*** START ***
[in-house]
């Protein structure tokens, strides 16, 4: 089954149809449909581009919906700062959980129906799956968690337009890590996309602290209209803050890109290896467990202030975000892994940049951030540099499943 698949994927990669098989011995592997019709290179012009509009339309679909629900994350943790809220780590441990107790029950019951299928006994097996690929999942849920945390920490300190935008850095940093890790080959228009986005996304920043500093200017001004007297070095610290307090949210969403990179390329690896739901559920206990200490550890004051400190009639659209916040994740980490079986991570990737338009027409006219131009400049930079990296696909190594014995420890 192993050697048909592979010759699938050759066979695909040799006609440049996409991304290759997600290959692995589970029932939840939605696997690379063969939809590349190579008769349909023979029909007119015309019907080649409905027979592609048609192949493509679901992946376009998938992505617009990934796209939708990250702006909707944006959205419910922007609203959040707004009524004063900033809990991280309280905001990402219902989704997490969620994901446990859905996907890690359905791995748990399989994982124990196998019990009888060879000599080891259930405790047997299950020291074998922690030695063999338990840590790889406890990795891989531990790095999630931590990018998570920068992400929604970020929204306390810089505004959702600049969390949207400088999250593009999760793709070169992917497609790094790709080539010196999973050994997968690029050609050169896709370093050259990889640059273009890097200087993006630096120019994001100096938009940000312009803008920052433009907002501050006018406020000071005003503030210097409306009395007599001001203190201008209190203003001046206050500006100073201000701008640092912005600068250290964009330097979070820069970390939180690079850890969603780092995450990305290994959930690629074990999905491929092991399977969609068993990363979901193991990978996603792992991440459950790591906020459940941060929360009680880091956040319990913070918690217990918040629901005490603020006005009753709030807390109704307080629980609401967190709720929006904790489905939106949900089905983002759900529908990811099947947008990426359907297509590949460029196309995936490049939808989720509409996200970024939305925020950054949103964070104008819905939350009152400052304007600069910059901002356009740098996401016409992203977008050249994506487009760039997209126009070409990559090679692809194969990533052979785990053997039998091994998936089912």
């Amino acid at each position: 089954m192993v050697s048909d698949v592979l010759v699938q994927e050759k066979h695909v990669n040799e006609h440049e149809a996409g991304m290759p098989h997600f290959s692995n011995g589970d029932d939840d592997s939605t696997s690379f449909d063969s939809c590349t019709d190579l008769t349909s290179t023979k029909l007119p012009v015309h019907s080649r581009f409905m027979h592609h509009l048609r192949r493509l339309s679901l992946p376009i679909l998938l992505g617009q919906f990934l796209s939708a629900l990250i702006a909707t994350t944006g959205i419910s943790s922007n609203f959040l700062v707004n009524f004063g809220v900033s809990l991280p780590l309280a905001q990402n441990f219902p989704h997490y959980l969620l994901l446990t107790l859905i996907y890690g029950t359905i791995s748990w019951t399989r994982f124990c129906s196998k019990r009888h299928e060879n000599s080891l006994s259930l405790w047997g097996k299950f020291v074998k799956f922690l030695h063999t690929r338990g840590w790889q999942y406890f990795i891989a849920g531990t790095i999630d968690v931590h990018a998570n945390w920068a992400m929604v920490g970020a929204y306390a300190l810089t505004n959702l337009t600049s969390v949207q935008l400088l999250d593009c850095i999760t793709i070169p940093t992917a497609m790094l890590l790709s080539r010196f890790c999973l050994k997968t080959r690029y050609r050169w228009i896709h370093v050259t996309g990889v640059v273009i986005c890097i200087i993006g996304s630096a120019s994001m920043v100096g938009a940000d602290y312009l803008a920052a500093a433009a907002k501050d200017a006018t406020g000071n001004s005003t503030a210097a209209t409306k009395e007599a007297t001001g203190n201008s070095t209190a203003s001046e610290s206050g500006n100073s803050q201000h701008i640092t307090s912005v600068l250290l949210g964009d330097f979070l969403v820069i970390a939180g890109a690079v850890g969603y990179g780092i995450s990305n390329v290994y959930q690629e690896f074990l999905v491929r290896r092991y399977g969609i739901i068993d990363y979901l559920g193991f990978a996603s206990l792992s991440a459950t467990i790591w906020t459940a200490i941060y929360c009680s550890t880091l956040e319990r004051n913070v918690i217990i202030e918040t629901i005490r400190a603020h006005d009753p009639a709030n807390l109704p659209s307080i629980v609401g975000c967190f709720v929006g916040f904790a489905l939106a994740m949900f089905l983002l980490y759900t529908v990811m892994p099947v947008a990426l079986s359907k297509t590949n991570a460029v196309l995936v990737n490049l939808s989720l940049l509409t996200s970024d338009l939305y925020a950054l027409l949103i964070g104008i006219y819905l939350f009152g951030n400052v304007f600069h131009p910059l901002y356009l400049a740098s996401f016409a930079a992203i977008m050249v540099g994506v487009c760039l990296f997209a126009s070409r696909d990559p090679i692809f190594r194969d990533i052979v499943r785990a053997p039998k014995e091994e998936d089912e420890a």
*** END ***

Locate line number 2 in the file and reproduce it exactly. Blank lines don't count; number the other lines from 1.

């Protein structure tokens, strides 16, 4: 089954149809449909581009919906700062959980129906799956968690337009890590996309602290209209803050890109290896467990202030975000892994940049951030540099499943 698949994927990669098989011995592997019709290179012009509009339309679909629900994350943790809220780590441990107790029950019951299928006994097996690929999942849920945390920490300190935008850095940093890790080959228009986005996304920043500093200017001004007297070095610290307090949210969403990179390329690896739901559920206990200490550890004051400190009639659209916040994740980490079986991570990737338009027409006219131009400049930079990296696909190594014995420890 192993050697048909592979010759699938050759066979695909040799006609440049996409991304290759997600290959692995589970029932939840939605696997690379063969939809590349190579008769349909023979029909007119015309019907080649409905027979592609048609192949493509679901992946376009998938992505617009990934796209939708990250702006909707944006959205419910922007609203959040707004009524004063900033809990991280309280905001990402219902989704997490969620994901446990859905996907890690359905791995748990399989994982124990196998019990009888060879000599080891259930405790047997299950020291074998922690030695063999338990840590790889406890990795891989531990790095999630931590990018998570920068992400929604970020929204306390810089505004959702600049969390949207400088999250593009999760793709070169992917497609790094790709080539010196999973050994997968690029050609050169896709370093050259990889640059273009890097200087993006630096120019994001100096938009940000312009803008920052433009907002501050006018406020000071005003503030210097409306009395007599001001203190201008209190203003001046206050500006100073201000701008640092912005600068250290964009330097979070820069970390939180690079850890969603780092995450990305290994959930690629074990999905491929092991399977969609068993990363979901193991990978996603792992991440459950790591906020459940941060929360009680880091956040319990913070918690217990918040629901005490603020006005009753709030807390109704307080629980609401967190709720929006904790489905939106949900089905983002759900529908990811099947947008990426359907297509590949460029196309995936490049939808989720509409996200970024939305925020950054949103964070104008819905939350009152400052304007600069910059901002356009740098996401016409992203977008050249994506487009760039997209126009070409990559090679692809194969990533052979785990053997039998091994998936089912």